Wild About Math! Making Math fun and accessible

22Oct/114

A great triangle exploration

Mr. Honner has a great exploration at his blog. It starts with a simple question, that has subtlety and depth to it: How do you determine the "equilateralness" of a triangle? Can you compare two triangles and determine which is more equilateral than the other?


The post introducing the investigation is here. I encourage you to do your own exploring before reading the 28 comments which are rich in ideas. Once you've played around with the ideas yourself then take a look at what Mr. Honner came up with in Part II.

I love this kind of exploration for a number of reasons:

  1. The question is simple to understand.
  2. Just like in the real world there are multiple approaches.
  3. It's not clear that there is a right solution but some are better than others.
  4. Students get to think about properties of triangles in new and different ways.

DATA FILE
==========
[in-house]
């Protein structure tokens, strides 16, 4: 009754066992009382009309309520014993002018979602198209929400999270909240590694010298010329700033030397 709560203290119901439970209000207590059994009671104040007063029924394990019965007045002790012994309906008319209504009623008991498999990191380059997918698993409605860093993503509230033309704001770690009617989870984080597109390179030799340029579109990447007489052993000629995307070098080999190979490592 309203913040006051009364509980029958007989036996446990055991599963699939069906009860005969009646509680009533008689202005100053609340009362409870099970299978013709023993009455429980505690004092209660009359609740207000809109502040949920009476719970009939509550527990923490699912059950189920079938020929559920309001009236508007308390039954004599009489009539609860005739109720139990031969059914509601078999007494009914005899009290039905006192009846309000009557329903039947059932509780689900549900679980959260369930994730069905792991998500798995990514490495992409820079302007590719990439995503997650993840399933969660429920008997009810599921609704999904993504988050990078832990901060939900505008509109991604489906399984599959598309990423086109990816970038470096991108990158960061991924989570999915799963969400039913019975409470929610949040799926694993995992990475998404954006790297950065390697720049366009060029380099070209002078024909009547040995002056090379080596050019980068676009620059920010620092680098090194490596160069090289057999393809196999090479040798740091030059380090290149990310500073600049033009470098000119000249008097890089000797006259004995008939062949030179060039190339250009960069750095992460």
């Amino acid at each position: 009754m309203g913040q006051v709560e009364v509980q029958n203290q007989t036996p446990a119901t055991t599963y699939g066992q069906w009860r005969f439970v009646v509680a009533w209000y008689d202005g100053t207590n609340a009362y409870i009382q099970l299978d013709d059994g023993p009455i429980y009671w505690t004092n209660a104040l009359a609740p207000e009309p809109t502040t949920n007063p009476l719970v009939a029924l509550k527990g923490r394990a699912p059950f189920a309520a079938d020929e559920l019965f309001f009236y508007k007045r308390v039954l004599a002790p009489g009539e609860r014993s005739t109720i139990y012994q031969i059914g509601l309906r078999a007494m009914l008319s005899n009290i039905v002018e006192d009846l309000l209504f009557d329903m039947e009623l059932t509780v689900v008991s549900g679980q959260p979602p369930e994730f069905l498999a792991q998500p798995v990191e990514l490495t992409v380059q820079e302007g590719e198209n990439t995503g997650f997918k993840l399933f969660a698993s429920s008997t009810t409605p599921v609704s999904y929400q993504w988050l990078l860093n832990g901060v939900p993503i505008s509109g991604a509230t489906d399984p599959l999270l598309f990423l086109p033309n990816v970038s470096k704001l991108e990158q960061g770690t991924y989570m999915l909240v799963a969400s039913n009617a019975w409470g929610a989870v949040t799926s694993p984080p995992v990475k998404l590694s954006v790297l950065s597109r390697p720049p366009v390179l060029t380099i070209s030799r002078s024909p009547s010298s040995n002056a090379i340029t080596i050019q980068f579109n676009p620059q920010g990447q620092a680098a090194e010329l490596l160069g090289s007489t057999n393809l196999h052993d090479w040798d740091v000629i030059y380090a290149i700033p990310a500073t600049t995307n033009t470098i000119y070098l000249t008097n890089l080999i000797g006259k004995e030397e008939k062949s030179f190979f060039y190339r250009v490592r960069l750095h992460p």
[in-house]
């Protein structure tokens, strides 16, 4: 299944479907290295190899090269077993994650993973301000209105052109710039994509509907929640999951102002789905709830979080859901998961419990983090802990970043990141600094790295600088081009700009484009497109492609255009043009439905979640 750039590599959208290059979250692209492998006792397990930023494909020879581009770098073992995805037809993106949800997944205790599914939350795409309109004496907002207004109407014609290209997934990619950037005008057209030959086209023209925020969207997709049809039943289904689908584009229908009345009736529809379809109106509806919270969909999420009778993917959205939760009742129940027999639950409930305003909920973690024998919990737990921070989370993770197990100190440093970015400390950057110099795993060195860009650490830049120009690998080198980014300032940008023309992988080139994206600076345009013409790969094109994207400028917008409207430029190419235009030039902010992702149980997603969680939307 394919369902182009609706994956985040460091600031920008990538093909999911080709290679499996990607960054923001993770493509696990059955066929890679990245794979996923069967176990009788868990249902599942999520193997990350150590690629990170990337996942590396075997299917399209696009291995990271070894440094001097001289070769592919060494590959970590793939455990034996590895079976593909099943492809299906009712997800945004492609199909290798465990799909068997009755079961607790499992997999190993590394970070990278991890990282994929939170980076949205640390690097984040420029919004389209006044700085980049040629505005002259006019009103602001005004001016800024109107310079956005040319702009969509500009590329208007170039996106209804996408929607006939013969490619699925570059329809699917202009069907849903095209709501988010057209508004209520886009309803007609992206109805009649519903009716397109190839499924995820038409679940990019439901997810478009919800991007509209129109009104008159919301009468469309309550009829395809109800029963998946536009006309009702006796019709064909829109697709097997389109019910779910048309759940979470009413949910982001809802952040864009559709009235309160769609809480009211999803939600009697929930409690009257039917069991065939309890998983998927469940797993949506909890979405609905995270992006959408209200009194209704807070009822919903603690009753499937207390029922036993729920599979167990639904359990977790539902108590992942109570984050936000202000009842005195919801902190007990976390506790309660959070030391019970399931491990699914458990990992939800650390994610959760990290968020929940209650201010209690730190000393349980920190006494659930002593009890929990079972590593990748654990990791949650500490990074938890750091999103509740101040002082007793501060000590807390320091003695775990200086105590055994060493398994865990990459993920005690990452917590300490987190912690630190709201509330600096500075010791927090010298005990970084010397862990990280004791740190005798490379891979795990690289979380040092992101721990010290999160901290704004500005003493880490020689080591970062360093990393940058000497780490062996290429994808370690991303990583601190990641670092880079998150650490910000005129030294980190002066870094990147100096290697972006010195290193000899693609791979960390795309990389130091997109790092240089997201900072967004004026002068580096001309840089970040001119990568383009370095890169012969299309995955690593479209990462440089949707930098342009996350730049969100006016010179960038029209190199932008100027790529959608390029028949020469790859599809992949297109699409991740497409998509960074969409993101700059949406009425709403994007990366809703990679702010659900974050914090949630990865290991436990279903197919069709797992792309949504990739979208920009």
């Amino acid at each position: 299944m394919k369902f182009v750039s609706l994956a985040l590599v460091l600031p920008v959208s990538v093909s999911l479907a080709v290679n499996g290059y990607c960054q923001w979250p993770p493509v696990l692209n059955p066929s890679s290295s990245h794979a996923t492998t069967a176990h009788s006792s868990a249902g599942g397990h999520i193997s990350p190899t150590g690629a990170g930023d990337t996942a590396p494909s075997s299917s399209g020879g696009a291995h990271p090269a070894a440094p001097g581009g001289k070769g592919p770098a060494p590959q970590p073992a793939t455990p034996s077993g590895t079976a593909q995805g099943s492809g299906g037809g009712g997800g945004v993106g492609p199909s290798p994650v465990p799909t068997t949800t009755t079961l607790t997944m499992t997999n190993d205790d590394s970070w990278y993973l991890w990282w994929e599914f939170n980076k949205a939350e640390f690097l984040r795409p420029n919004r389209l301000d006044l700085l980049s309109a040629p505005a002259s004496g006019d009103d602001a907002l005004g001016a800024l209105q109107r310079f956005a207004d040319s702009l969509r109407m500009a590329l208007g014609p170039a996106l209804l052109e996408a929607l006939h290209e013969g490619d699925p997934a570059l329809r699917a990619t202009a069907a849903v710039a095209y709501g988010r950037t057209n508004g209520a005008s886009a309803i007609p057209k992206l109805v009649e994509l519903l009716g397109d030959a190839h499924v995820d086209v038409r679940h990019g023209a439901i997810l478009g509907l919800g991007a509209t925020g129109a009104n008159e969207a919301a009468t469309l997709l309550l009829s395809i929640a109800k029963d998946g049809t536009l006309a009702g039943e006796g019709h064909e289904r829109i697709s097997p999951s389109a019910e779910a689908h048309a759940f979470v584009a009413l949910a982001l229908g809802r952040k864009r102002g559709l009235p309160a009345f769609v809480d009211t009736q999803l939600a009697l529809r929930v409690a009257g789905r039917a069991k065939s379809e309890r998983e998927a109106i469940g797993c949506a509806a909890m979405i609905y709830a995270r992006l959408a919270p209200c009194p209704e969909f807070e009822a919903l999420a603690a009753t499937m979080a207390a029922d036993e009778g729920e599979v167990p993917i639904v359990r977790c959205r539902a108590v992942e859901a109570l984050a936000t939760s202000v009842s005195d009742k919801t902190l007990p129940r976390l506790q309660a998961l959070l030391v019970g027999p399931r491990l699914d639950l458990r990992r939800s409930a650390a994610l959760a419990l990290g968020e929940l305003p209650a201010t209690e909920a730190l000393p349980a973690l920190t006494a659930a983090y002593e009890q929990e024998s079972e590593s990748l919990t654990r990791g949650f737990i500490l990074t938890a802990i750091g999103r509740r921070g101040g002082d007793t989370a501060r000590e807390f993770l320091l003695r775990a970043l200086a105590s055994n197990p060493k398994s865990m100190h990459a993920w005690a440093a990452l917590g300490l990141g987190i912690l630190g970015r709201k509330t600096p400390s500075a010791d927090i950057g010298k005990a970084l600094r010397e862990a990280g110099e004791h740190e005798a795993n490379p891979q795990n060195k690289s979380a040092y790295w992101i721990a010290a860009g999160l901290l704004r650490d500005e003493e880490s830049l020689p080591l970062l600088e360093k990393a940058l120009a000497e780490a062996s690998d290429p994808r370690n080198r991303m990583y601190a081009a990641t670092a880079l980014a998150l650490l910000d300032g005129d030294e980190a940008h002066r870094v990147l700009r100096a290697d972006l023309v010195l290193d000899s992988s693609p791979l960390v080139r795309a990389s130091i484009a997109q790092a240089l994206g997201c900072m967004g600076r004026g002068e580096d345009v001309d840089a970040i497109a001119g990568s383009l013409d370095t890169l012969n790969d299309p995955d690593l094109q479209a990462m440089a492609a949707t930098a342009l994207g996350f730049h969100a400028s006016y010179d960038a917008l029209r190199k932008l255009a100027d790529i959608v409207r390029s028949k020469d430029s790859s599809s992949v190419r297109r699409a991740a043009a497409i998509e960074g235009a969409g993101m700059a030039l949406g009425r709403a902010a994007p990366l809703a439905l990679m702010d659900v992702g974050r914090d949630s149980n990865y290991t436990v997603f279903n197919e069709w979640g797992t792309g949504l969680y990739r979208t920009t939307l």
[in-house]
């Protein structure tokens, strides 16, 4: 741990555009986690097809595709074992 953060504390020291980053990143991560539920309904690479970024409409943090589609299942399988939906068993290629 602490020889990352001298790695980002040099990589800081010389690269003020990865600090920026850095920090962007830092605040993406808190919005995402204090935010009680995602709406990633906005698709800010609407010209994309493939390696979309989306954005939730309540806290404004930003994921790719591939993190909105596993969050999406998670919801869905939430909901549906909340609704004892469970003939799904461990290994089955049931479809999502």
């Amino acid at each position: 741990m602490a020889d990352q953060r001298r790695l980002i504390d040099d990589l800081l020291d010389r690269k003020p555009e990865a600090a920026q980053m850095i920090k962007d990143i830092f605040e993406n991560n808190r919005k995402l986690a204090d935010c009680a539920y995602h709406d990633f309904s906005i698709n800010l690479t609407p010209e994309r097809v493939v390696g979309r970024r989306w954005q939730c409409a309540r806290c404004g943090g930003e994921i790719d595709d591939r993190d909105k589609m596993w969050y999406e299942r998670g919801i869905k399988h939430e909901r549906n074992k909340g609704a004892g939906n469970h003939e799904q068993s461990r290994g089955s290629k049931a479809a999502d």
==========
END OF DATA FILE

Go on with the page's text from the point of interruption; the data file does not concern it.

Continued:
5. Students get to think deeply about the notion of "metric."
  6. This problem is more interesting than many other geometry problems I've seen.

Nice!

Comments (4) Trackbacks (1)
  1. Thanks, Sol! Glad you like this problem. And thanks for so succinctly summarizing its virtues. I’ve had lots of great conversations with students about this, precisely because of the reasons you’ve articulated here.

    Most importantly, to me, is that by thinking about this problem, students are forced to examine the concept of “right answer”. As you say, it’s not clear there is a “right” approach, but some approaches are better than others. And how do we measure that?

  2. By definition, neither is equilateral. They are equally “not equilateral”.

  3. Well, Mr. Brooks is right by saying that by definition, neither is equilateral. If we use the ” eyemeter” and determine it by looking at it, I would say that the triangle on the left looks more equilateral the the one on the right. Too bad the “eyemeter” does not work in mathematics. It would help everyone solve problems way more easier! Lol.

  4. This reminds me of an activity I explored with students a few years ago, looking at the ‘squareness’ of a natural number. We created a function from N to the interval (0,1]. It was a good exercise in definitions, and we extended it to limits of sequences, subsequences etc.


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